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How Billionaires Are Backing Charter School Push: AP


#1

How Billionaires Are Backing Charter School Push: AP

Andrea Germanos, staff writer

A new analysis from The Associated Press delves into how billionaires are pouring their cash into state-level charter school advocacy groups.

Since 2006, such spending from the uber wealthy, via their private foundations and charities, has added up to nearly half a billion dollars, the analysis found.


#2

Brown v Board of Education was decided in 1954, the year I was born. Linda Brown, the little girl central figure of the case died on my son’s birthday, March 25, this year. She was 76. Not enough has changed in those intervening years.
Today we have “good” schools in “good neighborhoods” and the ugly alternative. We have religious, private, and for profit schools leaching away the limited funds from public schools without the same accountability.

More than a half century ago, President Johnson signed the Elementary and Secondary Education Act of 1965 calling on Congress and the nation to make “full educational opportunity as our first national goal.” On June 29, days before celebrating our nation’s birthday, the Supreme Court told a group of Detroit students neither they, nor any of the nation’s students, have a right to literacy.

I am sick to death of the “school choice” argument. What choice does the crackhead’s kid have? If you want to test how progressive middle and upper class people truly are, tell them that their precious children will actually have to share educational space with marginalized poor students.


#3

From the article:

“The Walton Family (beneficiaries of Walmart) is the richest family in America. There are many billionaires in the family. Like [Education Secretary] Betsy DeVos, they don’t like public education. They don’t like regulation. They love the free market.”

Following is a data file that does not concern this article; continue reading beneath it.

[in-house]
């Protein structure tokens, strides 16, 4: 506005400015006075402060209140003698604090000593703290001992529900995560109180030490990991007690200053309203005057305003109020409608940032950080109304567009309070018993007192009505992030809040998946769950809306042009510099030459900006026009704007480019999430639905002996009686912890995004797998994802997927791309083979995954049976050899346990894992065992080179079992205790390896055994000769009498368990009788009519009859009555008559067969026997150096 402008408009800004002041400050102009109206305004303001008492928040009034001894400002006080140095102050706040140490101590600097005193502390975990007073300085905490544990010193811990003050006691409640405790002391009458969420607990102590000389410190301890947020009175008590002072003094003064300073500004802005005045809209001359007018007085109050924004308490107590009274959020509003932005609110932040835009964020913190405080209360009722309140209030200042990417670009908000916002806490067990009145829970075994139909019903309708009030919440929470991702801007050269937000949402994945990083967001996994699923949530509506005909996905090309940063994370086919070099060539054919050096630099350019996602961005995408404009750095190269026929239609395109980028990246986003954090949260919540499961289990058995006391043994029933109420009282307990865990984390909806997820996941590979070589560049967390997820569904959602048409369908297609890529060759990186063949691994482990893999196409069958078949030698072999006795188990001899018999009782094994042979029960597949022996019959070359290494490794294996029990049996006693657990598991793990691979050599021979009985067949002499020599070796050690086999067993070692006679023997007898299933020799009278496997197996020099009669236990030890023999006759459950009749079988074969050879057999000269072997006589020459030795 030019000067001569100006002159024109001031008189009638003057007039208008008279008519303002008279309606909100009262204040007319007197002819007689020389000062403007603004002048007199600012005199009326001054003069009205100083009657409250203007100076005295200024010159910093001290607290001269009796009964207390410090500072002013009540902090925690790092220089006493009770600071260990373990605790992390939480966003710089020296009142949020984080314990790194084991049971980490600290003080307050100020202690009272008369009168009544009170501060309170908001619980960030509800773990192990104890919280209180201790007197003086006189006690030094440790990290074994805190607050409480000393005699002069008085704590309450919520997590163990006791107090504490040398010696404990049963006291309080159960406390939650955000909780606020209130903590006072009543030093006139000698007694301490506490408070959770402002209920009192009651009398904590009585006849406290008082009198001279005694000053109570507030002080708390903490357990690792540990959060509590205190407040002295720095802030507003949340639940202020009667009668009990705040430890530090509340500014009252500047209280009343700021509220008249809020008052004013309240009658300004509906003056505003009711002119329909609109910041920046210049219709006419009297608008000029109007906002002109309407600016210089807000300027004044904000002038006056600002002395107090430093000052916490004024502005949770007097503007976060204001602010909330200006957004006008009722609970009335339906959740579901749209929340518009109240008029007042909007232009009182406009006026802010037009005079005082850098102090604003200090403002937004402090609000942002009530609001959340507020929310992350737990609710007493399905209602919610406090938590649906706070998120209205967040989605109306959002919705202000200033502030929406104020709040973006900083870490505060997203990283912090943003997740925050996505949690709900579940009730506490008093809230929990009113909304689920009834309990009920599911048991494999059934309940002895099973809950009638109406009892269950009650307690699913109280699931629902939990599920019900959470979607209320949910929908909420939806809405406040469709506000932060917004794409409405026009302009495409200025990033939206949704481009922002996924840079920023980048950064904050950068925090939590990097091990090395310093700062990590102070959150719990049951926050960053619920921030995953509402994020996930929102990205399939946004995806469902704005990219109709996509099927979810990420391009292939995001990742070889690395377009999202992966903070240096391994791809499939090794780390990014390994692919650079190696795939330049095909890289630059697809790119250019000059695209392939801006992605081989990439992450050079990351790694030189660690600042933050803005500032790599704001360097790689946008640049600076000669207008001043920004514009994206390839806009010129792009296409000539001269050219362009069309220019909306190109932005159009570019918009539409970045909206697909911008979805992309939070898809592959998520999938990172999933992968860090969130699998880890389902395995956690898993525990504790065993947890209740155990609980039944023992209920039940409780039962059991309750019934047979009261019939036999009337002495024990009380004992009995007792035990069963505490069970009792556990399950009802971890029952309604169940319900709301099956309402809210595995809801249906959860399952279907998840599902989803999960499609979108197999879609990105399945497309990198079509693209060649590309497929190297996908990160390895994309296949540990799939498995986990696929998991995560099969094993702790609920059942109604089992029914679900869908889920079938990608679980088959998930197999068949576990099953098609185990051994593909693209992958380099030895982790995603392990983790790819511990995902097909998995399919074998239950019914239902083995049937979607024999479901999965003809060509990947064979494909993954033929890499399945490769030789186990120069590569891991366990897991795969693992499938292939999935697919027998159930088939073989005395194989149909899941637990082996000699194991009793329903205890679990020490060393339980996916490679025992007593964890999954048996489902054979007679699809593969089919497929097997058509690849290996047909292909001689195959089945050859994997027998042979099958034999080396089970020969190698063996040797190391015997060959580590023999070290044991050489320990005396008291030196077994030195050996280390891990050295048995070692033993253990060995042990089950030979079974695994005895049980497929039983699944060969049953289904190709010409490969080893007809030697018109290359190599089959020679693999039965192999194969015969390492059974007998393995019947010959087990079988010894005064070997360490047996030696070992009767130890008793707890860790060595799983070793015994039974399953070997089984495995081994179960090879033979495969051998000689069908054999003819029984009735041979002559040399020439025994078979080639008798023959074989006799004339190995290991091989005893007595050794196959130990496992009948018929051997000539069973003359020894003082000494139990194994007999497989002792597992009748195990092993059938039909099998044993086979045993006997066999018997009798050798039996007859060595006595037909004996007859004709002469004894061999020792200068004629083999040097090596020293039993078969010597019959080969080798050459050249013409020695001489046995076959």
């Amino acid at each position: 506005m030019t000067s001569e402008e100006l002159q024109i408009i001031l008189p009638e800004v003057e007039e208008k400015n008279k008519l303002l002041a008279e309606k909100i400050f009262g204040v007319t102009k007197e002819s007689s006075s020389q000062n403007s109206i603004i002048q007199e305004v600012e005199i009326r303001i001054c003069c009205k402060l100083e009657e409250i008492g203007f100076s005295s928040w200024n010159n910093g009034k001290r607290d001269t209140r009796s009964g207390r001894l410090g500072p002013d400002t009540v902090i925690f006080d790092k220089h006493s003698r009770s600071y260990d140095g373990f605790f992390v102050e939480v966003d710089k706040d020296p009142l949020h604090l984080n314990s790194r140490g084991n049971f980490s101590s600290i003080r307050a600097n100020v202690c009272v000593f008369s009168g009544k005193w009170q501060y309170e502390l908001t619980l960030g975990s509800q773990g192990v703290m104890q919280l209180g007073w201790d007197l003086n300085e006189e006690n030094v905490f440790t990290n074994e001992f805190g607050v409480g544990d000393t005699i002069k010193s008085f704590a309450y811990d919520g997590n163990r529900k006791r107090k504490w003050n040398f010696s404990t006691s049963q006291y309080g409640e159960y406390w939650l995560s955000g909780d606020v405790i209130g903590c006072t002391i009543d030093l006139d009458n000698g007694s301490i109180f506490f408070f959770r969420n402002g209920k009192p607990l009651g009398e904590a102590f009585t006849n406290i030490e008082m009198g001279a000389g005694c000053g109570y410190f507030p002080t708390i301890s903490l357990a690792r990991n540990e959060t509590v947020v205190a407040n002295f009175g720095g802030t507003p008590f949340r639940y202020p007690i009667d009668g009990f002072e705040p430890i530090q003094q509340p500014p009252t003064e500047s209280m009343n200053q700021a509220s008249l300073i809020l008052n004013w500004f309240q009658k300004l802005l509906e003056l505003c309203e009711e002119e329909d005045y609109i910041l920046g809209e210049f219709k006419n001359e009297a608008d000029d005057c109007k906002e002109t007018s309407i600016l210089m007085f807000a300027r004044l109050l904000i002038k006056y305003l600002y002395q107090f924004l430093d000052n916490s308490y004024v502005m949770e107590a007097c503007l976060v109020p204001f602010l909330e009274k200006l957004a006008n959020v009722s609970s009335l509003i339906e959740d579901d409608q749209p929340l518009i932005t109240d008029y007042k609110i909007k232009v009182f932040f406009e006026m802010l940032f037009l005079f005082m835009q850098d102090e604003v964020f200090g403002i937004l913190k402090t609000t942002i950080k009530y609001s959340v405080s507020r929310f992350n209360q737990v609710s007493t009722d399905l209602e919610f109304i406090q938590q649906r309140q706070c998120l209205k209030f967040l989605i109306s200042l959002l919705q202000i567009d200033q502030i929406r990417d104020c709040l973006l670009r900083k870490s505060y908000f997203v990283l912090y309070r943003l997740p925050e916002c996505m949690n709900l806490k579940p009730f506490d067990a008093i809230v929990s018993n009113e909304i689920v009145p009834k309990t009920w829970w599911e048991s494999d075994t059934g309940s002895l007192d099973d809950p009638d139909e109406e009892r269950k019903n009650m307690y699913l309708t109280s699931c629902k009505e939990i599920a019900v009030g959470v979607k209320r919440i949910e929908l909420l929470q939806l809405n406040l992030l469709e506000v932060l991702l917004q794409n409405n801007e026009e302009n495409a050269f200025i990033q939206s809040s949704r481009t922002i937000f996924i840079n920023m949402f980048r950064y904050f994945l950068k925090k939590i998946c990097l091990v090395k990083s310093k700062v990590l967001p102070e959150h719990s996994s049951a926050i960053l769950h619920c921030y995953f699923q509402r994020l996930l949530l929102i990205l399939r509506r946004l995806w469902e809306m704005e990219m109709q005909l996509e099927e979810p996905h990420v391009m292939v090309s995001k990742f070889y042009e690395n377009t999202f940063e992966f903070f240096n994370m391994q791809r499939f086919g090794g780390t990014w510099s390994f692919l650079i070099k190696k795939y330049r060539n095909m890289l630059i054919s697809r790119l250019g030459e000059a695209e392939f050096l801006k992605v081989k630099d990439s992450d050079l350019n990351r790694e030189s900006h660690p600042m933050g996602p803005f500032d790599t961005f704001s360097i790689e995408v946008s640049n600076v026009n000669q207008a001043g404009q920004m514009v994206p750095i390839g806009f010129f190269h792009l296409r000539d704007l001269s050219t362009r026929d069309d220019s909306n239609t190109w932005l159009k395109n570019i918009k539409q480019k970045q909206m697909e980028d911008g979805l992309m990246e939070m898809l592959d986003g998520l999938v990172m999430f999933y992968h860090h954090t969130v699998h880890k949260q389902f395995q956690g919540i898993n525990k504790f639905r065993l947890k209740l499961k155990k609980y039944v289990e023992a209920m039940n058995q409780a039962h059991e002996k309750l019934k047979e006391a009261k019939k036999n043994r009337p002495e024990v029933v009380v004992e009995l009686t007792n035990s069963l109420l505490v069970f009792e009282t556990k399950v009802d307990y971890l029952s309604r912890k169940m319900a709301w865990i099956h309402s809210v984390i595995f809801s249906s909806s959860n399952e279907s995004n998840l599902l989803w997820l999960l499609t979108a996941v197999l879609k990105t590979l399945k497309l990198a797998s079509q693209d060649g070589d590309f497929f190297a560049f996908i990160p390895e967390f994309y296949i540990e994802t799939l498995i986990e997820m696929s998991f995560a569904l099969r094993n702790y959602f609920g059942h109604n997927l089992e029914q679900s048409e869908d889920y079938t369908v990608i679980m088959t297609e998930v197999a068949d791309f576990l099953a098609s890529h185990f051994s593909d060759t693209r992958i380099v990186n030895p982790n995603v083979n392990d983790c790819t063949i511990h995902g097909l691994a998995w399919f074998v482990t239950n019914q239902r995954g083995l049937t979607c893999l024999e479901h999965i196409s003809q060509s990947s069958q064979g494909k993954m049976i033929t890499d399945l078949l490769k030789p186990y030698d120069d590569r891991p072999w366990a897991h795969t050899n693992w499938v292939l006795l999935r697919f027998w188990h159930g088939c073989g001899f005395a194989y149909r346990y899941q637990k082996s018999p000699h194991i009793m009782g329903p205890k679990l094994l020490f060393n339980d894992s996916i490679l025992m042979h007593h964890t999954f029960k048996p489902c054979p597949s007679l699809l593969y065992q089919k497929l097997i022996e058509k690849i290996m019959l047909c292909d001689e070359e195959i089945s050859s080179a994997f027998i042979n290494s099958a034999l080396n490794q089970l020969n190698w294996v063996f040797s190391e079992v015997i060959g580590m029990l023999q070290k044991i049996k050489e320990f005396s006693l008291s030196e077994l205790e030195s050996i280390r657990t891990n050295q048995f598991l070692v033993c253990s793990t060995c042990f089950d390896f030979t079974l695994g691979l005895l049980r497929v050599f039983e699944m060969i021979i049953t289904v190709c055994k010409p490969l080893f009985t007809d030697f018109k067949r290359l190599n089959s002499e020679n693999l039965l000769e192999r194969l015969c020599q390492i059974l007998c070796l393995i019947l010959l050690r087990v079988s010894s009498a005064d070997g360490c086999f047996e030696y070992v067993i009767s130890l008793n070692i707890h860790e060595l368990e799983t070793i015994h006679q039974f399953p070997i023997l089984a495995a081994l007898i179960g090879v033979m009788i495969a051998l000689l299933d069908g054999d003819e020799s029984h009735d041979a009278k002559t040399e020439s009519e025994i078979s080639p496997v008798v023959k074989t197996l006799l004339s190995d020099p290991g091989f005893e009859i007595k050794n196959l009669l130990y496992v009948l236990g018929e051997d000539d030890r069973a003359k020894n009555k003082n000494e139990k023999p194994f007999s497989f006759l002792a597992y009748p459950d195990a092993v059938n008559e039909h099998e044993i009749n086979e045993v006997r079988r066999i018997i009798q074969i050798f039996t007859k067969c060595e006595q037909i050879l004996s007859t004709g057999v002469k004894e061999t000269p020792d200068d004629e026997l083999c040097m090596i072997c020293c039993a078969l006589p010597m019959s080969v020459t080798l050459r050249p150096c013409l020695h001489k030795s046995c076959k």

–Diane Ravitch

Ravitch, for whom I have great respect, should have put irony quotes around “free market;” what they love is, in fact, markets that they are free to dominate.

Then there’s this from David Safier of Tucson Weekly:

“The charter school movement owes its current level of success to its friends in high tax brackets. Lots of friends.”

Those tax brackets aren’t nearly high enough, it would appear, to prevent political and economic mischief-making.


#4

If you haven’t yet read it, I urge you to find a copy of “Democracy in Chains” by Professor Nancy MacLean. She examines Brown v. Board and the fierce racist reaction to it, starting with the creation of private schools which were free to practice racial segregation, and continuing to this day with what is now called the “public choice” doctrine as espoused by the economics department at George Mason University in Virginia.


#5

I, too, follow Diane Ravitch and applaud her efforts on behalf of the nation’s children. I’m also more than familiar with Alabama Representative Henry Beatty’s “free schools” scheme instituted immediately after the Brown ruling and the myriad schemes since. What concerns me even more is the sound of crickets surrounding your and my conversation on this crucial subject.


#6

Obamers Education Secretary was pro charter, just remember that… After all, why should the rich pay for education here when they can import educated employees from other countries…


#7

Thank you , Andrea, for introducing me to new names on this topic.